WASHINGTON • The US government has approved a request from Saudi Arabia to buy more than 19,000 bombs and smart bombs to help replenish supplies used in its battle against insurgents in Yemen and air strikes against the Islamic State in Iraq and Syria (ISIS).
Congress will have to give the green light for the deal, but the US$1.29 billion (S$1.8 billion) sale announced by the State Department on Monday is likely to go through.
The deal reflects President Barack Obama's pledge to bolster US military support for Riyadh and other Sunni Muslim allies in the Gulf Cooperation Council after the White House brokered a nuclear deal with their Shi'ite rival Iran.
The Saudi-led operation against the Houthi militia in Yemen has proved controversial, with reports of civilian casualties. But Washington has stood by its ally, which is also a key player in the US-led coalition fighting ISIS in Iraq and Syria.
The Defence Security Cooperation Agency said the Saudi air force's arsenal is low, "due to the high operational tempo in multiple counter-terrorism operations".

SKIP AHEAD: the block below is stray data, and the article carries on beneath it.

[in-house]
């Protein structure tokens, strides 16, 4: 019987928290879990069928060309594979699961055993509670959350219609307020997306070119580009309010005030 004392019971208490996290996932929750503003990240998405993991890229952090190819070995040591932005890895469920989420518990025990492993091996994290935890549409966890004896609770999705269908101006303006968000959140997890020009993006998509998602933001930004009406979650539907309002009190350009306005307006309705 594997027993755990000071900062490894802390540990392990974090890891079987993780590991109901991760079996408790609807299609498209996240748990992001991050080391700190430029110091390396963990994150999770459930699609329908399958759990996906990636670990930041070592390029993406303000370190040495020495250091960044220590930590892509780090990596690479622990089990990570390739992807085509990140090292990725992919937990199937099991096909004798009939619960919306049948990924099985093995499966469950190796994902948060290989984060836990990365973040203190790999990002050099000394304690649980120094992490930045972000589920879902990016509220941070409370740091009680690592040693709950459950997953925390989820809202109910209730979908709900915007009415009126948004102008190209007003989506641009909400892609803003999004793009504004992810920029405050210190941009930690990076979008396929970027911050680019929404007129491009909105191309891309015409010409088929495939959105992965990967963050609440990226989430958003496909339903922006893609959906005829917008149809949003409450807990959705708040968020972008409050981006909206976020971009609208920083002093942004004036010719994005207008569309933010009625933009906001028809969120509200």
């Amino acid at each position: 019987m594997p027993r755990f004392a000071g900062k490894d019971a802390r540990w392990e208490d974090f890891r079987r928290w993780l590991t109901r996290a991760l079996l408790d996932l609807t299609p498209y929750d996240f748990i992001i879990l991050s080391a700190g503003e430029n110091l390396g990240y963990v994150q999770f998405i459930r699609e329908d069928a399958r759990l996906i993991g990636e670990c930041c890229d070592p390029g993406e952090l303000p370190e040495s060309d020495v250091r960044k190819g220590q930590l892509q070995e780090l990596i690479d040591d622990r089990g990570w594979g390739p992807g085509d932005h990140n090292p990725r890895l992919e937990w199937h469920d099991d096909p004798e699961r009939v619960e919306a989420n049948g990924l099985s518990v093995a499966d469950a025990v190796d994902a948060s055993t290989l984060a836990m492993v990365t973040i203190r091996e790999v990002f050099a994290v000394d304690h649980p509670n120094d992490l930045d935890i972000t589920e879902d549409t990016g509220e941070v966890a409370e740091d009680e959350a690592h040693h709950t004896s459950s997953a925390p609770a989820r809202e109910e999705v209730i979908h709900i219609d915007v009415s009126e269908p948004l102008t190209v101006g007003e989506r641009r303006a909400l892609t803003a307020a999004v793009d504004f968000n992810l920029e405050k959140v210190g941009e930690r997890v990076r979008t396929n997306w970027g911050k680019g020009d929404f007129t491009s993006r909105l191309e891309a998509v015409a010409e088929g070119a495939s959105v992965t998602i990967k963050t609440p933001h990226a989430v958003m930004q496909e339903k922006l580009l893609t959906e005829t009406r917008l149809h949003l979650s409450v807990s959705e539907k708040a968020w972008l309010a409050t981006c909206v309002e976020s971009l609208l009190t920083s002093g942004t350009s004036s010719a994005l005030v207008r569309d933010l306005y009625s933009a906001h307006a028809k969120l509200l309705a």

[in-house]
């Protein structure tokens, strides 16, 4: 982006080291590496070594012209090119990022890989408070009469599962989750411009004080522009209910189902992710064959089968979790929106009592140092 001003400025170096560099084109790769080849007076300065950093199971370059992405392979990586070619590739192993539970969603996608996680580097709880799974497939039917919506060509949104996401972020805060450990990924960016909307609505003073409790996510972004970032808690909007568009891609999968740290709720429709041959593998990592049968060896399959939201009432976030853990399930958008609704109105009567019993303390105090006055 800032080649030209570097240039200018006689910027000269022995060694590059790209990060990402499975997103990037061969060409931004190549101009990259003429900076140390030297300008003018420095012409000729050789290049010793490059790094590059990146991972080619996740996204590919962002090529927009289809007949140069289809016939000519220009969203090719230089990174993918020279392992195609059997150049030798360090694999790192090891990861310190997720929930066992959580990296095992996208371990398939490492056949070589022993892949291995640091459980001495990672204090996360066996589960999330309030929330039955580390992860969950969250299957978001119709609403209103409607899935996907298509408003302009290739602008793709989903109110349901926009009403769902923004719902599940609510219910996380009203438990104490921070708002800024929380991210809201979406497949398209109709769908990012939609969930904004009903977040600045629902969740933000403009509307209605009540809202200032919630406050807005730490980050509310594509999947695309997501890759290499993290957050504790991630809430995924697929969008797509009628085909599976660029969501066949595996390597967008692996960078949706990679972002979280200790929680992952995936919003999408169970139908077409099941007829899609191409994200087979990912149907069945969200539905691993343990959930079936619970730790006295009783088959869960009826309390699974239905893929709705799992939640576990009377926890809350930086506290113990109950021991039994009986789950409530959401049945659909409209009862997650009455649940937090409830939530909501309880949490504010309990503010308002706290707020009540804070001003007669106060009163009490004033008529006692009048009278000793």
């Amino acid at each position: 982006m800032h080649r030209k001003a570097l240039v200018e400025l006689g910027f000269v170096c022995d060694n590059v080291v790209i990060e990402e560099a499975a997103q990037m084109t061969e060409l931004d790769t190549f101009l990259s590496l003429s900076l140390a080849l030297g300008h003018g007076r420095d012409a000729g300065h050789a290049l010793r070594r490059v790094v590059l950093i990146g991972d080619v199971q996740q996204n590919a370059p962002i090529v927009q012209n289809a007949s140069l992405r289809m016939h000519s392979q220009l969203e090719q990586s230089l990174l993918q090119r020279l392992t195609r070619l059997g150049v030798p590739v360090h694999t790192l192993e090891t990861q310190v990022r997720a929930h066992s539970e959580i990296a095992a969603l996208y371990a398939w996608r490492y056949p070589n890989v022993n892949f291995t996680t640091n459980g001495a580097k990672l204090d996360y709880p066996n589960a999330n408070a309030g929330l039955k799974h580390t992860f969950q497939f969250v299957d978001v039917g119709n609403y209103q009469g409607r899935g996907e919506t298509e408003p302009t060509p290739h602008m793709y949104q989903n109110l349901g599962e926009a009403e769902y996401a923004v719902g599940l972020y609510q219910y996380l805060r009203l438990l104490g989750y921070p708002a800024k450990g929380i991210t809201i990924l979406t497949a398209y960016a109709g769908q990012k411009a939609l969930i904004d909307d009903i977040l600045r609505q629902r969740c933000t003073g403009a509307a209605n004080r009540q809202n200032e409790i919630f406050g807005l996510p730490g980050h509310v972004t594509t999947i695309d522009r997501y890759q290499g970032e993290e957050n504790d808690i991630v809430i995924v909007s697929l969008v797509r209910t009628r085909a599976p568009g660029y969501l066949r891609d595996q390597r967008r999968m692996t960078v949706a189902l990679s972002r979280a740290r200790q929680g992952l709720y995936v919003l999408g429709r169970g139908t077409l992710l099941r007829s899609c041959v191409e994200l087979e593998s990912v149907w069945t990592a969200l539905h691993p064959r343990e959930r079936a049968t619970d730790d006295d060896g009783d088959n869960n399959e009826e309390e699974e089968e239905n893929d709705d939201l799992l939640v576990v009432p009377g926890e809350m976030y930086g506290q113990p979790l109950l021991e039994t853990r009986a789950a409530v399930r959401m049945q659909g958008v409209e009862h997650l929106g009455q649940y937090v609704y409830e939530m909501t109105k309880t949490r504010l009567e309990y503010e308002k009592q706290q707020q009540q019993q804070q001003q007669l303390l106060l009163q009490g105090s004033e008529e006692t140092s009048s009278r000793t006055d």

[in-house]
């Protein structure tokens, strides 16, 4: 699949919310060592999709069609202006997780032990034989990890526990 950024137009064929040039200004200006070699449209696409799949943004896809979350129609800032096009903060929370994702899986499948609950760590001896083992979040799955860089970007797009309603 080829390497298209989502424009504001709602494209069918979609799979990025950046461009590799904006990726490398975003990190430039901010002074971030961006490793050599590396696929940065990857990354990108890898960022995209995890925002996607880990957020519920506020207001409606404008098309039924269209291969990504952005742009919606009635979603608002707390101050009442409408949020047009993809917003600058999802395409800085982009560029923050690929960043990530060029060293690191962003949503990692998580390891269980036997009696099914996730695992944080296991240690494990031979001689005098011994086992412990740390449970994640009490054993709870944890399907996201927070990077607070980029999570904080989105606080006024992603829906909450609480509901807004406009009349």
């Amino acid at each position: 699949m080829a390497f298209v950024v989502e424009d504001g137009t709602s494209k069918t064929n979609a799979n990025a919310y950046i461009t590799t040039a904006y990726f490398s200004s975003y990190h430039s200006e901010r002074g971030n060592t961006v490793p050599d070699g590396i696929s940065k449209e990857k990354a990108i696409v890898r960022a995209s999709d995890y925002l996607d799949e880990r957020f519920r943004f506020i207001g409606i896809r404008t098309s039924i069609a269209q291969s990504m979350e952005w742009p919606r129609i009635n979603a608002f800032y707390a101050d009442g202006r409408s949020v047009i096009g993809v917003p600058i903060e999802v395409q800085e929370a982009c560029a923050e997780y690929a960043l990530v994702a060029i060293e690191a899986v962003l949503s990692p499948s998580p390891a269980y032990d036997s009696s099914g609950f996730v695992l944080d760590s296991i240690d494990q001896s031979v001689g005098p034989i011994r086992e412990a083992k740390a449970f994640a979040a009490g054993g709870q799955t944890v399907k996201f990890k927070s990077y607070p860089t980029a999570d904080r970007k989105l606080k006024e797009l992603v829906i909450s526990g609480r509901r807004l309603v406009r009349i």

The order includes 5,200 Paveway II laser-guided bombs in their GBU-10 and GBU-12 variants, along with 1,100 of the more modern, longer-range GBU-24 Paveway III.
The Saudis will also get thousands of "tail kits" to convert "dumb" munitions into satellite- guided smart bombs.
Last month, the US government approved the sale to Saudi Arabia of up to four Littoral Combat Ships for US$11.25 billion.
Meanwhile, Yemen's exiled President Abd-Rabbu Mansour Hadi yesterday returned to the southern port city of Aden to rally forces loyal to him in the country's civil war and oversee a campaign to retake the city of Taiz, an official said.
It was not clear how long Mr Hadi would stay in Aden, his second return since the Saudi-led coalition retook it in July, or whether his visit would herald the permanent return of his exiled administration from the Saudi capital Riyadh.
At least 5,600 Yemenis have been killed over seven months in a civil war that has pitted supporters of the exiled government, backed by the Saudi-led coalition, against forces loyal to former president Ali Abdullah Saleh and Houthi militia allied to Iran.
AGENCE FRANCE-PRESSE, REUTERS